"This teacher supports all her students."

Translation:Cette prof soutient tous ses étudiants.

July 18, 2020

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Comment peut-on savoir que le prof est une femme?


Puisque lʼanglais dit, “this teacher supports all her students,” on sait que la prof est une femme, donc on utilise « cette prof ». Si lʼanglais avait utilisé “they” singulier au lieu de “her,” on ne sait pas le sexe du professeur, auquel cas les deux sexes auraient dû être acceptés.


I used élèves and was wrong. Anyone tell me why?


Stand down. Just found that I accidently used ces instead of ses.


I don't understand the use of soutient with prof; isn't that a third person plural verb ending?


Soutenir is conjugated the same as tenir. Il tient/soutient, ils tiennent/ soutiennent.


tous ses eleves devrait etre accepté eleves etudients the same thing


Why the reflexive is not being used here? Cette prof se soutient tous ses étudiants.


Reflexives are used when you're doing something to yourself, or she is doing something for herself (etc etc etc). I'm trying to think of an example of a commonly used French verb with and without the "se" form but my mind's gone blank!

In English, think of "the mother lays her baby down to sleep" versus "the mother lays (herself) down to sleep". I think this might work in the French (pretend that it does if it doesn't!), but the point is that the mother is doing something to someone else in the first instance, so no reflexive needed, whereas she's doing it to herself in the second, hence it's needed - whether you'd bother using the "self" bit in English or not.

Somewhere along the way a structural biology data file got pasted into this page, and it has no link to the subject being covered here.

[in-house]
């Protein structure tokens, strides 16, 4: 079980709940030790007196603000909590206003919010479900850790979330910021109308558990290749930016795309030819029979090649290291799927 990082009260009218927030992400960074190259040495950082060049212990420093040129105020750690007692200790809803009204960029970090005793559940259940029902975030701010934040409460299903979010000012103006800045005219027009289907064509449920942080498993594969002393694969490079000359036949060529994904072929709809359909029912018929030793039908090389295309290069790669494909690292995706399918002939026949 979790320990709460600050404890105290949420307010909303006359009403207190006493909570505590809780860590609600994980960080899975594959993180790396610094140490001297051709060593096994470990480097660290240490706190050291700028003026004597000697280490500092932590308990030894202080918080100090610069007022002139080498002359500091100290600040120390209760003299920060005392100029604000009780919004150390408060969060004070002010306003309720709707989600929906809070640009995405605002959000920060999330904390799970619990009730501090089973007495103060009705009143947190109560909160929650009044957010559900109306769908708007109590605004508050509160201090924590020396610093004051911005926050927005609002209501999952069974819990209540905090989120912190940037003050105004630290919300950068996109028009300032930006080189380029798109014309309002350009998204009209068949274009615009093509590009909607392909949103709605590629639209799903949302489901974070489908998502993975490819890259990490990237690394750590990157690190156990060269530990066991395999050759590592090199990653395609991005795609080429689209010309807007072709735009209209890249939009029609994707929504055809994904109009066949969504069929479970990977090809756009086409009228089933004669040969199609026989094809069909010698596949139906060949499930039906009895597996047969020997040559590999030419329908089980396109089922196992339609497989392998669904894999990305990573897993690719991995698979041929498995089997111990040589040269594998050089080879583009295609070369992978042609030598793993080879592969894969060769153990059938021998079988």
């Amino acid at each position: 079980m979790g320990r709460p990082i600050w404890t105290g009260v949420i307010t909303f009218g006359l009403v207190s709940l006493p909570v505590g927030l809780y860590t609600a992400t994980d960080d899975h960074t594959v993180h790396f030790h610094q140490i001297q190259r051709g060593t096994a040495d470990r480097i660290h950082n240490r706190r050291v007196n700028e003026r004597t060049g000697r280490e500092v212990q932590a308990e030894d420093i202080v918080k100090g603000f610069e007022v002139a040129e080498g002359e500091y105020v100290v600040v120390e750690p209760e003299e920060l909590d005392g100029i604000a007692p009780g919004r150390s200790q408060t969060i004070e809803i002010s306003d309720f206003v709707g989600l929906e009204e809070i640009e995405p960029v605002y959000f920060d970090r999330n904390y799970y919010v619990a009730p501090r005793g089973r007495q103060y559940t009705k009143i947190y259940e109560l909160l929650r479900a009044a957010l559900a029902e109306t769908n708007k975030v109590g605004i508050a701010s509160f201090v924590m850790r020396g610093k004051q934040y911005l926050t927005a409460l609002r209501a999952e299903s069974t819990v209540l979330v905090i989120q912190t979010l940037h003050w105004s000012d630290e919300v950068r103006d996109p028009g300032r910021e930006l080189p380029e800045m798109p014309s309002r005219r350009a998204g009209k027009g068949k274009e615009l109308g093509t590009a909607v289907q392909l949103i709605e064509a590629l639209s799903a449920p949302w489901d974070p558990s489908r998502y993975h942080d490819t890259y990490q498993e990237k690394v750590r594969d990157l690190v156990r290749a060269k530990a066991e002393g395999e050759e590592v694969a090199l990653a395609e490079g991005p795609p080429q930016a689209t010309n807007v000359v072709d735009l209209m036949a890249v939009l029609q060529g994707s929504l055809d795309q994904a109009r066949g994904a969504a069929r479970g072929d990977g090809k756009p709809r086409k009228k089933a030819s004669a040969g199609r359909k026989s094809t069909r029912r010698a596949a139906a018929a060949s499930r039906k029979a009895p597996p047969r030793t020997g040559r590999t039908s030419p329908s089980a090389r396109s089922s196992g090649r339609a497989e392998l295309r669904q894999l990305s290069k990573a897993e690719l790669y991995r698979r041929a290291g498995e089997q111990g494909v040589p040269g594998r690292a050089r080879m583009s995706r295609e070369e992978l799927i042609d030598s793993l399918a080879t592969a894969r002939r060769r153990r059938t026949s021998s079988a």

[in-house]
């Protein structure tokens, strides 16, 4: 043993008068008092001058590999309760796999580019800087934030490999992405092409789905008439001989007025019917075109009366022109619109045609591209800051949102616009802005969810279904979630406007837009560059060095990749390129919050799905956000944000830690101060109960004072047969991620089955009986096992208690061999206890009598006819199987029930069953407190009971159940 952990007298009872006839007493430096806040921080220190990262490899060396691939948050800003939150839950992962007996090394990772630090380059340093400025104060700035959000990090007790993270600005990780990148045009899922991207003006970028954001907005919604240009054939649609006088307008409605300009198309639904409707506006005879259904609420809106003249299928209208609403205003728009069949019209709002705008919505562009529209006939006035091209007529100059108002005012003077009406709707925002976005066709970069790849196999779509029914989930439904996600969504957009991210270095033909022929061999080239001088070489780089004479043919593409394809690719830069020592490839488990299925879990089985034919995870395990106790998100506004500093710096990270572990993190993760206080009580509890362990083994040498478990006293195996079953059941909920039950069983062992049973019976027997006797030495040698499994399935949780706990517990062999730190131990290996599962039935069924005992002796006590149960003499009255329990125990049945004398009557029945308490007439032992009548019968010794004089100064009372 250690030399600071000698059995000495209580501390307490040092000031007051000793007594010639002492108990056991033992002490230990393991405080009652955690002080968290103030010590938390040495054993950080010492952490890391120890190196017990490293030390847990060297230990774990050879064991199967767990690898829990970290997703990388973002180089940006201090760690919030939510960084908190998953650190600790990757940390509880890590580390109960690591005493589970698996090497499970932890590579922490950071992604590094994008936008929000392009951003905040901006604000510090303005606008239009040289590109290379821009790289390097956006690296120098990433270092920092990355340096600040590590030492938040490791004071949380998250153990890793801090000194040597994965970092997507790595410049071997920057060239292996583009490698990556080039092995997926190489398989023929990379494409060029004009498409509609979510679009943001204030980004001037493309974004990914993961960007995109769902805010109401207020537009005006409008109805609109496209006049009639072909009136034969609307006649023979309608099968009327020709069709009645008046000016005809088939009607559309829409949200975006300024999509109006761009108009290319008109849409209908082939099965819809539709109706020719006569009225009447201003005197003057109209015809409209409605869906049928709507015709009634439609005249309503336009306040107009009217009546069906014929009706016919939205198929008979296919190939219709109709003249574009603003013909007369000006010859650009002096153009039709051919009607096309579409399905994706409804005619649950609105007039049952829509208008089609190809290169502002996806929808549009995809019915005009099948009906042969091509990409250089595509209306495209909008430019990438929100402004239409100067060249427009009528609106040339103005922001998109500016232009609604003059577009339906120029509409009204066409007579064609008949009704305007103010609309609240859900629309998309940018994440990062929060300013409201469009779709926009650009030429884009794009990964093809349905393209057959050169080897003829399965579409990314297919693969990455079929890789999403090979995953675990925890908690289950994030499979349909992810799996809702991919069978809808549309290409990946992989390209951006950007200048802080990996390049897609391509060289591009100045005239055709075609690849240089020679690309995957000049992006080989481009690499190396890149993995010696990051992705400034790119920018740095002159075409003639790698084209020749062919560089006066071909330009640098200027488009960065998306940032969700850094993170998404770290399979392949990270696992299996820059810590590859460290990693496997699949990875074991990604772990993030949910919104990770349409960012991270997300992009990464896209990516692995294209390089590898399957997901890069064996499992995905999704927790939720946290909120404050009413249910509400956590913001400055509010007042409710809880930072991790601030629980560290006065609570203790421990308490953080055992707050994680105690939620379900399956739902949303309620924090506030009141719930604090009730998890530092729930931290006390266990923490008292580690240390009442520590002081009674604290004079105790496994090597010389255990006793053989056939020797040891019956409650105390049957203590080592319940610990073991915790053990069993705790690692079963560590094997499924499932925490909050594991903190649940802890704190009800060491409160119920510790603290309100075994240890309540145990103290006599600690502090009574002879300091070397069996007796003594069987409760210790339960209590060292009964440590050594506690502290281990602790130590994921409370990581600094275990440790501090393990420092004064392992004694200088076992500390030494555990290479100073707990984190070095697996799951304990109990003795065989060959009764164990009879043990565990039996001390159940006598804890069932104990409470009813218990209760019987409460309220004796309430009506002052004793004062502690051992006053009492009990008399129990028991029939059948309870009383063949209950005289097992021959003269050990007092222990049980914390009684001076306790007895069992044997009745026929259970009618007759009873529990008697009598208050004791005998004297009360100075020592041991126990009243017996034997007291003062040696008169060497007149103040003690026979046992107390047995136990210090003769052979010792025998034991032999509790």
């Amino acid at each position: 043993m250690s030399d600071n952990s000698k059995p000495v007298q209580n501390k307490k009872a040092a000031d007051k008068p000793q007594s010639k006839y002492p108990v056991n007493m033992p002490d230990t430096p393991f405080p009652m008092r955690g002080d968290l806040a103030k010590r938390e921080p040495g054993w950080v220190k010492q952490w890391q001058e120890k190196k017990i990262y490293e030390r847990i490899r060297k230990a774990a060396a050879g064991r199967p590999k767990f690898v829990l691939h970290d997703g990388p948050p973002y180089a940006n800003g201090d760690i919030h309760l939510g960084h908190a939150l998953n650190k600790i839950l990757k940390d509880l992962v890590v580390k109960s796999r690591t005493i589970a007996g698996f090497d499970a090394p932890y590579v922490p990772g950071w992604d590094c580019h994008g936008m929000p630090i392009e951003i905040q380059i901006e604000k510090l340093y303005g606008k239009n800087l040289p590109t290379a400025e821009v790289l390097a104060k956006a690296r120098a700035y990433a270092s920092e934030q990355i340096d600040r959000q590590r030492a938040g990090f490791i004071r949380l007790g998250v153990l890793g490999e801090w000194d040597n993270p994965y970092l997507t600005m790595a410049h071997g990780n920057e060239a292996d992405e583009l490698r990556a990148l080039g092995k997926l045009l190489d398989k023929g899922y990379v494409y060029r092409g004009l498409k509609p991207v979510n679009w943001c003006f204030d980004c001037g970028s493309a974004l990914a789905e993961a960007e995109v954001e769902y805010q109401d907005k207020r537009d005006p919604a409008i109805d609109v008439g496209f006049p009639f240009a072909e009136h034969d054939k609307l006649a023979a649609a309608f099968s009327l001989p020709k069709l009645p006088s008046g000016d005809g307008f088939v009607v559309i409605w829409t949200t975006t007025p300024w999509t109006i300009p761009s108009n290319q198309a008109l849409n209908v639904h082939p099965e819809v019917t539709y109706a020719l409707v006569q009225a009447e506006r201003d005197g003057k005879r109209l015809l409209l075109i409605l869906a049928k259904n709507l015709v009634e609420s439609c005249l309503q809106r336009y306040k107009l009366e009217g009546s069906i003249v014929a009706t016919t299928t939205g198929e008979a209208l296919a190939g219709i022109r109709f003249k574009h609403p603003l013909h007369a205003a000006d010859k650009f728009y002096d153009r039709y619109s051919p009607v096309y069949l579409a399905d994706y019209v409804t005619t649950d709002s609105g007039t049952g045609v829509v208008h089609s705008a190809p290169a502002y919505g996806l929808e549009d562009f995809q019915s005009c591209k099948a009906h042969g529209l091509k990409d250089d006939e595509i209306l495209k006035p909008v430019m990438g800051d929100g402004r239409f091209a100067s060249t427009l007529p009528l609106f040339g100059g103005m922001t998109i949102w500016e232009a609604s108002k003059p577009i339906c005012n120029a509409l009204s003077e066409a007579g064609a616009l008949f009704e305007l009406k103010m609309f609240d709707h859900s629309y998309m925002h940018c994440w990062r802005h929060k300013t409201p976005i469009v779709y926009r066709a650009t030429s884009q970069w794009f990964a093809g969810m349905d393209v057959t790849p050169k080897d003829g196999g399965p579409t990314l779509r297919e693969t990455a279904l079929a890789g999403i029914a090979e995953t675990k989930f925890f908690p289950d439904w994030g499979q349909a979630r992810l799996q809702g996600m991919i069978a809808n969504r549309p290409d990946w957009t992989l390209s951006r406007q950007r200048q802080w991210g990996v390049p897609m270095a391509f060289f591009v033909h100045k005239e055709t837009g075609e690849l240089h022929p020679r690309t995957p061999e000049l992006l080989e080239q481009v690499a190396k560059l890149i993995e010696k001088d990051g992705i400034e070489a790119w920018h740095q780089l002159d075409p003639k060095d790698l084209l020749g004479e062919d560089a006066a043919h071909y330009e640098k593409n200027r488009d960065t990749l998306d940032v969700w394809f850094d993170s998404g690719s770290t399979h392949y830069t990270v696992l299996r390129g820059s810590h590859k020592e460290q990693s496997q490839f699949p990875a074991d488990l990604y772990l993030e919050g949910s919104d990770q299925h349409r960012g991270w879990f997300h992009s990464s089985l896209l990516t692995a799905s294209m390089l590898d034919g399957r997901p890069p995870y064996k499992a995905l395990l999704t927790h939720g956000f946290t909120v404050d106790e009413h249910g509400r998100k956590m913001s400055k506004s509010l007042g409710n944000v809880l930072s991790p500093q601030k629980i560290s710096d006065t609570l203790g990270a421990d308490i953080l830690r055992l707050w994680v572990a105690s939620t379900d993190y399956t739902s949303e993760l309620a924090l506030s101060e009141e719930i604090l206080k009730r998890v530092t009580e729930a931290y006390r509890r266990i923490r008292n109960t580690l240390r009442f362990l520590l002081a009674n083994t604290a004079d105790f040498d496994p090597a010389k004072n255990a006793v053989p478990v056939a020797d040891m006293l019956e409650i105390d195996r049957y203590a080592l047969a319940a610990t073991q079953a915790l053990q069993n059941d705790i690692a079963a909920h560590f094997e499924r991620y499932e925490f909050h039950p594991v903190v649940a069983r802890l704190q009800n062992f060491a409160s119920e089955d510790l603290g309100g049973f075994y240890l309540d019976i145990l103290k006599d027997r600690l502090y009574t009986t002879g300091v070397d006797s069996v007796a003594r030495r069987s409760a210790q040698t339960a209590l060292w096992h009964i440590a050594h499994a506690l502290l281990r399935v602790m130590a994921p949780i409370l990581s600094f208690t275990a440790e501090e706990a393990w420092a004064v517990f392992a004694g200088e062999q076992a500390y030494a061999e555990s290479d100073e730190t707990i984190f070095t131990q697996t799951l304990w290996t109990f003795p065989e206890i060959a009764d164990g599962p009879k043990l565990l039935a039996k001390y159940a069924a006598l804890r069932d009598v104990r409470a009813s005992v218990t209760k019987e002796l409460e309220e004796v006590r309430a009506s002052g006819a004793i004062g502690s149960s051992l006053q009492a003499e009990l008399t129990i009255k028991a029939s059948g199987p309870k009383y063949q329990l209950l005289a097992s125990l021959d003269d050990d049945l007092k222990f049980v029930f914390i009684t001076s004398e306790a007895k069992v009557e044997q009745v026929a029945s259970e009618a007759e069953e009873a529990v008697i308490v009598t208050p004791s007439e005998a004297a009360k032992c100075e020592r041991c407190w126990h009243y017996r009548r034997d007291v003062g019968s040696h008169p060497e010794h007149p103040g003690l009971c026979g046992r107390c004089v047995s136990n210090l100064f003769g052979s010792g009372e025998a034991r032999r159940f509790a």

Basically, if it can be even implied in English, it's most likely going to be reflexive in French. (I never say always when it comes to languages. Guaranteed cockup if I do!)


Crucuvi - "...all her students."

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"Ce professeur" est refusé alors que c'est la traduction la plus académique. L'autorisation de feminiser un grand nombre de noms est récente en France et très peu utilisée dans l'écriture. DL devrait accepter cette traduction classique.


it's her students, not his students


adityafallh, you're missing Tacrut's point. Traditionally le professeur was used for both male and female teachers. In older writing, you will see this.


Good point. I think the reason DL has started to favour "prof" is that it is a way for the sentence constructors to avoid taking a stand in the debate on the question of "le professeur" for all vs "le/la professeur/e".


Just read a news article about France not feminizing traditionally masculine nouns. They state it damages the language! Even though I don't know why a car is female, I do agree that romance languages are strongly based in genders of words and "wokeness" deciding to invent duplicate genders for some words seems quite silly.

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